In December 2021, below-average sea surface temperatures (SSTs) across the central and eastern equatorial Pacific Ocean were consistent with a mature La Niña [Fig. 1]. With the exception of the westernmost Niño-4 region, which warmed to -0.4°C at the end of the December, the other Niño indices were between -0.9°C and -1.4°C during the last week [Fig. 2]. Below-average subsurface temperatures weakened east of the Date Line [Fig. 3], reflecting the slow eastward movement of positive temperature anomalies, at depth, from the western into the central Pacific Ocean [Fig. 4]. However, below-average subsurface temperatures still dominated the eastern Pacific from ~200m to the surface. Low-level easterly wind anomalies and upper-level westerly wind anomalies prevailed over the east-central and eastern Pacific Ocean. Enhanced convection persisted near Indonesia and the western Pacific, while suppressed convection remained over the Date Line [Fig. 5]. Overall, the coupled ocean-atmosphere system reflected a mature La Niña.
The IRI/CPC plume average for the Niño-3.4 SST index continues to forecast a transition to ENSO-neutral during the Northern Hemisphere spring [Fig. 6]. The forecaster consensus this month favors the continuation of La Niña through March-May 2022, with a transition to ENSO-neutral occurring in April-June 2022 (51% chance). ENSO-neutral is then expected to persist through the Northern Hemisphere summer, though chances do not exceed 57% (for May-July 2022), which is consistent with the generally lower confidence forecasts made through the spring. In summary, La Niña is likely to continue into the Northern Hemisphere spring (67% chance during March-May 2022) and then transition to ENSO-neutral (51% chance during April-June; click CPC/IRI consensus forecast for the chances in each 3-month period).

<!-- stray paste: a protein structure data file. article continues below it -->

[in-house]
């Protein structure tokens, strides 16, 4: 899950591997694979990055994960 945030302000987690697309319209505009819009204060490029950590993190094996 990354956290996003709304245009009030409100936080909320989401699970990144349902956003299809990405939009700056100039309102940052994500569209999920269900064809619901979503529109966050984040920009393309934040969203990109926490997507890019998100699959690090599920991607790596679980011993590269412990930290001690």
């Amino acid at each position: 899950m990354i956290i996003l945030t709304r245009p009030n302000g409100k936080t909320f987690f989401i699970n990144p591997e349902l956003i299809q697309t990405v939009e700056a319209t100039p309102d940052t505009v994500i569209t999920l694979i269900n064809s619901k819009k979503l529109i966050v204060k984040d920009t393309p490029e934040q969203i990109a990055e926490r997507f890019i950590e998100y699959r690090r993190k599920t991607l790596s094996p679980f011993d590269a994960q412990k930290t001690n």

La Niña is anticipated to affect temperature and precipitation across the United States during the upcoming months (the 3-month seasonal temperature and precipitation outlooks will be updated on Thurs. Jan. 20th).
This discussion is a consolidated effort of the National Oceanic and Atmospheric Administration (NOAA), NOAA's National Weather Service, and their funded institutions. Oceanic and atmospheric conditions are updated weekly on the Climate Prediction Center web site (El Niño/La Niña Current Conditions and Expert Discussions). Additional perspectives and analysis are also available in an ENSO blog. A probabilistic strength forecast is available here. The next ENSO Diagnostics Discussion is scheduled for 10 February 2022.
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